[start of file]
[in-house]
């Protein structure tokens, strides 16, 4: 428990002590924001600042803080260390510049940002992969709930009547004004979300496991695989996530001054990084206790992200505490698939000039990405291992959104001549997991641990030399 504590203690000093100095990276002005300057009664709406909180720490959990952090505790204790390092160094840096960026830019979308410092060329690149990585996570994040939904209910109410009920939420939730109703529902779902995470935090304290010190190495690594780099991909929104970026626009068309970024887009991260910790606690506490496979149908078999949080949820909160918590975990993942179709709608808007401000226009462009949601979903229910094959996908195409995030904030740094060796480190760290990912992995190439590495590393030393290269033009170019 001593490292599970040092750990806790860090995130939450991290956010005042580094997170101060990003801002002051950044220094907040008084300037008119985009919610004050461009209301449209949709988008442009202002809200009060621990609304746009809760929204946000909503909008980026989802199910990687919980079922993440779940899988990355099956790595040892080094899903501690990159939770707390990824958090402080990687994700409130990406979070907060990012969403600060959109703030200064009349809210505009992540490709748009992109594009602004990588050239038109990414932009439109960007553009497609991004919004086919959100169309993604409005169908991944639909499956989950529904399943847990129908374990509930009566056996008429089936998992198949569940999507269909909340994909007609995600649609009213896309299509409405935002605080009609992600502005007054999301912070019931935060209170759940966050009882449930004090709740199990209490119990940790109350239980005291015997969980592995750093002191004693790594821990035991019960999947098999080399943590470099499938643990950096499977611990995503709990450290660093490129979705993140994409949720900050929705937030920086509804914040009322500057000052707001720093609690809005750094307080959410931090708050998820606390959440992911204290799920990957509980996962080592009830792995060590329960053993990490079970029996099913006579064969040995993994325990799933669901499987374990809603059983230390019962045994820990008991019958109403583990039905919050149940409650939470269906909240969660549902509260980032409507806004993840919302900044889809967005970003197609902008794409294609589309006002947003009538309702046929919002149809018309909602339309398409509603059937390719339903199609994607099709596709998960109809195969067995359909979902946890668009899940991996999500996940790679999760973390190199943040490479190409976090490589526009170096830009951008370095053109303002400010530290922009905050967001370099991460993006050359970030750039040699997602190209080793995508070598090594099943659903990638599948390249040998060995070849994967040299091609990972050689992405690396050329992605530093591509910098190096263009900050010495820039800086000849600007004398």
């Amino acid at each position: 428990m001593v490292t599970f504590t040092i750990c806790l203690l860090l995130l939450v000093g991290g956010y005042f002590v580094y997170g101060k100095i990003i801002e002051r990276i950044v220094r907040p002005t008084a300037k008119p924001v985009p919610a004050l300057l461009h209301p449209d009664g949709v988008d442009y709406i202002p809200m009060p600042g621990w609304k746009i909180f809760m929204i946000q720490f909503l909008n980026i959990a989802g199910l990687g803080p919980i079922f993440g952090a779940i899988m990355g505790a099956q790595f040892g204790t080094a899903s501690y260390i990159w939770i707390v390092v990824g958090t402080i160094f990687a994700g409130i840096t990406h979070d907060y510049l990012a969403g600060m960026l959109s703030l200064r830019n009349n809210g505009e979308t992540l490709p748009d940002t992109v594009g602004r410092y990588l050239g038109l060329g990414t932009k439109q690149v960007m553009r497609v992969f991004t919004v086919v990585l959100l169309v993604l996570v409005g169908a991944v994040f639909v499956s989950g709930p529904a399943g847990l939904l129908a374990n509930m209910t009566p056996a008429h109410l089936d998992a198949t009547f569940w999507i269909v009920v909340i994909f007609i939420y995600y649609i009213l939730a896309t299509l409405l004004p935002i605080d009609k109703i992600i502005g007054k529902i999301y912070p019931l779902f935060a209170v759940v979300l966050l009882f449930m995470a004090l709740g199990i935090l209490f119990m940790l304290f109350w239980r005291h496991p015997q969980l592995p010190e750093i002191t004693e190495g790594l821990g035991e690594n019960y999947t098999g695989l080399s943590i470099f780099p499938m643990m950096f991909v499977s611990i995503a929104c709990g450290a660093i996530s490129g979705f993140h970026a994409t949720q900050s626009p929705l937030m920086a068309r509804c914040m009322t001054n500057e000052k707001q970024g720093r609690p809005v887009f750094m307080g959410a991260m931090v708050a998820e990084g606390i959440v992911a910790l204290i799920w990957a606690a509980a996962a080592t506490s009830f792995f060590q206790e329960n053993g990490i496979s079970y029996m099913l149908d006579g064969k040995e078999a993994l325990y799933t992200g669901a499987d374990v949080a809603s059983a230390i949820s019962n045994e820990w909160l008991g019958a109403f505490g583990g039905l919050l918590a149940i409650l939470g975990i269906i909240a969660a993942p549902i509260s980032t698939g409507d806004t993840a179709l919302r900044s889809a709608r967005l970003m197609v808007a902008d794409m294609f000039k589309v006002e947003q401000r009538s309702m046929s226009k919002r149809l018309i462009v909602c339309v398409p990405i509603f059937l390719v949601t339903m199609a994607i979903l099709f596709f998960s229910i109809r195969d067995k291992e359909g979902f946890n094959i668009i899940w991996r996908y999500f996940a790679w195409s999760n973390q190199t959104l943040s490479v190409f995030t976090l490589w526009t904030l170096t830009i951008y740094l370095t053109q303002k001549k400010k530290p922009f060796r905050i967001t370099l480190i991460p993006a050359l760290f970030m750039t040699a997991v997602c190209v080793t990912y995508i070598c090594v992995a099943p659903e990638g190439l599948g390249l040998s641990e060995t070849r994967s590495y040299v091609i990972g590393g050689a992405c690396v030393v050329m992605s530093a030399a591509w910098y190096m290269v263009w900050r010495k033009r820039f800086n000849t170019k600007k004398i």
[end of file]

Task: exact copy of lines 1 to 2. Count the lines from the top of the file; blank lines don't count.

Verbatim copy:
[in-house]
């Protein structure tokens, strides 16, 4: 428990002590924001600042803080260390510049940002992969709930009547004004979300496991695989996530001054990084206790992200505490698939000039990405291992959104001549997991641990030399 504590203690000093100095990276002005300057009664709406909180720490959990952090505790204790390092160094840096960026830019979308410092060329690149990585996570994040939904209910109410009920939420939730109703529902779902995470935090304290010190190495690594780099991909929104970026626009068309970024887009991260910790606690506490496979149908078999949080949820909160918590975990993942179709709608808007401000226009462009949601979903229910094959996908195409995030904030740094060796480190760290990912992995190439590495590393030393290269033009170019 001593490292599970040092750990806790860090995130939450991290956010005042580094997170101060990003801002002051950044220094907040008084300037008119985009919610004050461009209301449209949709988008442009202002809200009060621990609304746009809760929204946000909503909008980026989802199910990687919980079922993440779940899988990355099956790595040892080094899903501690990159939770707390990824958090402080990687994700409130990406979070907060990012969403600060959109703030200064009349809210505009992540490709748009992109594009602004990588050239038109990414932009439109960007553009497609991004919004086919959100169309993604409005169908991944639909499956989950529904399943847990129908374990509930009566056996008429089936998992198949569940999507269909909340994909007609995600649609009213896309299509409405935002605080009609992600502005007054999301912070019931935060209170759940966050009882449930004090709740199990209490119990940790109350239980005291015997969980592995750093002191004693790594821990035991019960999947098999080399943590470099499938643990950096499977611990995503709990450290660093490129979705993140994409949720900050929705937030920086509804914040009322500057000052707001720093609690809005750094307080959410931090708050998820606390959440992911204290799920990957509980996962080592009830792995060590329960053993990490079970029996099913006579064969040995993994325990799933669901499987374990809603059983230390019962045994820990008991019958109403583990039905919050149940409650939470269906909240969660549902509260980032409507806004993840919302900044889809967005970003197609902008794409294609589309006002947003009538309702046929919002149809018309909602339309398409509603059937390719339903199609994607099709596709998960109809195969067995359909979902946890668009899940991996999500996940790679999760973390190199943040490479190409976090490589526009170096830009951008370095053109303002400010530290922009905050967001370099991460993006050359970030750039040699997602190209080793995508070598090594099943659903990638599948390249040998060995070849994967040299091609990972050689992405690396050329992605530093591509910098190096263009900050010495820039800086000849600007004398």